4 Ways To Set Up An Enterprise eLearning Program With Multiple Objectives

4 Ways To Set Up An Enterprise eLearning Program With Multiple Objectives
Summary: In some cases, there may be no clear single objective to the eLearning program. This is especially true in the case of enterprise platforms that cater to a wide variety of users. In this article I will share 4 ways in which you can design an enterprise eLearning program for an audience with unique objectives.

How To Set Up An Enterprise eLearning Program With Multiple Objectives

The pedagogy that is deployed in an eLearning program depends to a great extent on the targeted audience. For instance, kids often have very short attention spans. Consequently, the eLearning programs targeted at them are designed to be fun and interactive – something that will keep kids engaged. For older age groups however, the type of eLearning program depends on the end-objective. For one-way discourses, mobile apps and video tutorials are most effective. On the other hand, courses that need interaction among attendees are effected through video conferencing and chat applications.

In December 2014, our team analyzed the online learning setup deployed at one of the leading NetSuite partners in North America. Given that this is an Enterprise Resource Planning (ERP) program that is used in a multitude of industries, the target audience included CTOs, account managers, manufacturing executives, small business owners, retailers, etc. In each case, the audience was seeking information on how a software like NetSuite could help their specific work objectives.

In the absence of a clear end-objective, popular enterprise eLearning systems like webinars can be a long-drawn, expensive affair. This is because every session would appeal to a specific section of the audience that does not have an incentive to return to subsequent discussions. Ultimately, audience acquisition could itself become a challenge for every new webinar session. So how would you design an eLearning program for an audience with unique objectives? Here are a few options:

  1. Case Studies.
    Educators do not typically consider case studies as part of an eLearning setup. But with enterprises, they are one of the most effective channels for awareness-building and education. With case studies you can narrow down the focus from specific functions to a handful of industries. This helps educators manage the end-objectives better. Another advantage of case studies is that different audiences within an industry can interpret learning in their own way. For instance, a case study about Enterprise Resource Planning in banking could provide marketing insights for a marketer while at the same time help a bank manager evaluate productivity improvements using Enterprise Resource Planning.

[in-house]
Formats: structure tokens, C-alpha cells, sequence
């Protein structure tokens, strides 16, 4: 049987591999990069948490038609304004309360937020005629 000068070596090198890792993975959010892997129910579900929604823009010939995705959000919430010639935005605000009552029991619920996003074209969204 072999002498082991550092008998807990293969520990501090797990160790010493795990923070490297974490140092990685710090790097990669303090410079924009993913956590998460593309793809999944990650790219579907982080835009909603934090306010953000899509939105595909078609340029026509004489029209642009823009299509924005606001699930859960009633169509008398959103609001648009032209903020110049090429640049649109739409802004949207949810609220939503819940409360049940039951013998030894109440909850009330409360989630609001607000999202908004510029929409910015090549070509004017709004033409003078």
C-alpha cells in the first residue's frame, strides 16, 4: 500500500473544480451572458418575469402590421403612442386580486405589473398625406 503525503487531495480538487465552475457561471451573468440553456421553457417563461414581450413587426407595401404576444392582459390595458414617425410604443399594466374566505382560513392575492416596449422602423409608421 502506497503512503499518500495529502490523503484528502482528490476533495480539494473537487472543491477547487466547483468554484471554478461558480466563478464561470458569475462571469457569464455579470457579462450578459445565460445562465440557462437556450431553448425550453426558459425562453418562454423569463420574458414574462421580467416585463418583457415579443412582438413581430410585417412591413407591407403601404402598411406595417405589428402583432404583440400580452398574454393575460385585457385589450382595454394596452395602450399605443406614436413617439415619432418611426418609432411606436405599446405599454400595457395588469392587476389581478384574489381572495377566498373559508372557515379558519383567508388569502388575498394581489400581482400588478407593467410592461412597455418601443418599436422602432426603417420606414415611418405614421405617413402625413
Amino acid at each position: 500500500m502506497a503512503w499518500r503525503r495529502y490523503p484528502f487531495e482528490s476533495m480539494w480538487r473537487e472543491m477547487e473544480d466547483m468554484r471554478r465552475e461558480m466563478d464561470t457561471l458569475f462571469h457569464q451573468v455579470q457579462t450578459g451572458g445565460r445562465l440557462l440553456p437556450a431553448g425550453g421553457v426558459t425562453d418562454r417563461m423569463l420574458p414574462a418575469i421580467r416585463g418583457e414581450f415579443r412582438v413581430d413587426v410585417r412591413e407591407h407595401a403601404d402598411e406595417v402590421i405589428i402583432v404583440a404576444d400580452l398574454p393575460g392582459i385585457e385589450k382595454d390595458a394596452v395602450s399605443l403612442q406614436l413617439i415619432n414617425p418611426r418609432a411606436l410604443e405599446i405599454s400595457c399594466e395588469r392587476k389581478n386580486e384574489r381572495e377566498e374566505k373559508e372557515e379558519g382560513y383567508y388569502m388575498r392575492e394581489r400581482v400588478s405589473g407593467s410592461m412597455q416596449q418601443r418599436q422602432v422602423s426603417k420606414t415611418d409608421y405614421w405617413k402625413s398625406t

2. Videos.
    While webinars only cater to a small group of attendees, video tutorials have a far wider impact. This is especially true if you are in an “evergreen” industry where content does not get outdated very quickly. Given the larger audience that video tutorials cater to, the costs incurred with producing videos may be better justified. Another advantage of video eLearning programs over webinar is that since these are not real-time, content produced may be reused in different forms based on the need. For instance, a “What is Enterprise Resource Planning” section that is made for a banking Enterprise Resource Planning video may be reused in videos produced for other industries as well. This is unlike webinars where the same content has to be produced uniquely every single time.
  3. Whitepapers.
    Whitepapers are the text-equivalent of videos. Like videos, whitepapers too could be used to educate target groups over a lengthy period of time, thereby justifying the production costs. Again, like videos, content sections produced for one whitepaper can always be reused in other whitepapers depending on context.
  4. Knowledge Bank.
    In an enterprise setup with multiple learning objectives, it is not possible to comprehensively answer all questions that your audience may have with one video or paper. Even if your content itself is evergreen, the questions that your audience may have would continue to evolve over time. For example, an enterprise software maker would have received questions about compatibility with Windows OS a decade back. But today there are likely to be more questions about compatibility on mobile and tablets. An effective way to deal with such situations is to build a knowledge bank. This is a repository of tutorials, Q&As, and other eLearning modules that have been developed over time. If you have a help-desk team, they may be put in charge or keeping the knowledge bank updated with answers to the latest questions. Over time, such repositories perfectly address all kinds of questions and concerns that your target group may have without the need for a dedicated production budget.

Creating the objectives of enterprise eLearning is quite different from an academic setup where there are tangible metrics that may be used to measure success (annual sales, for example). Deploying the right eLearning platform is not only a vital asset from an educator's perspective, but is also a marketing tool aimed at bringing more sales and ensuring customer satisfaction. What are your thoughts?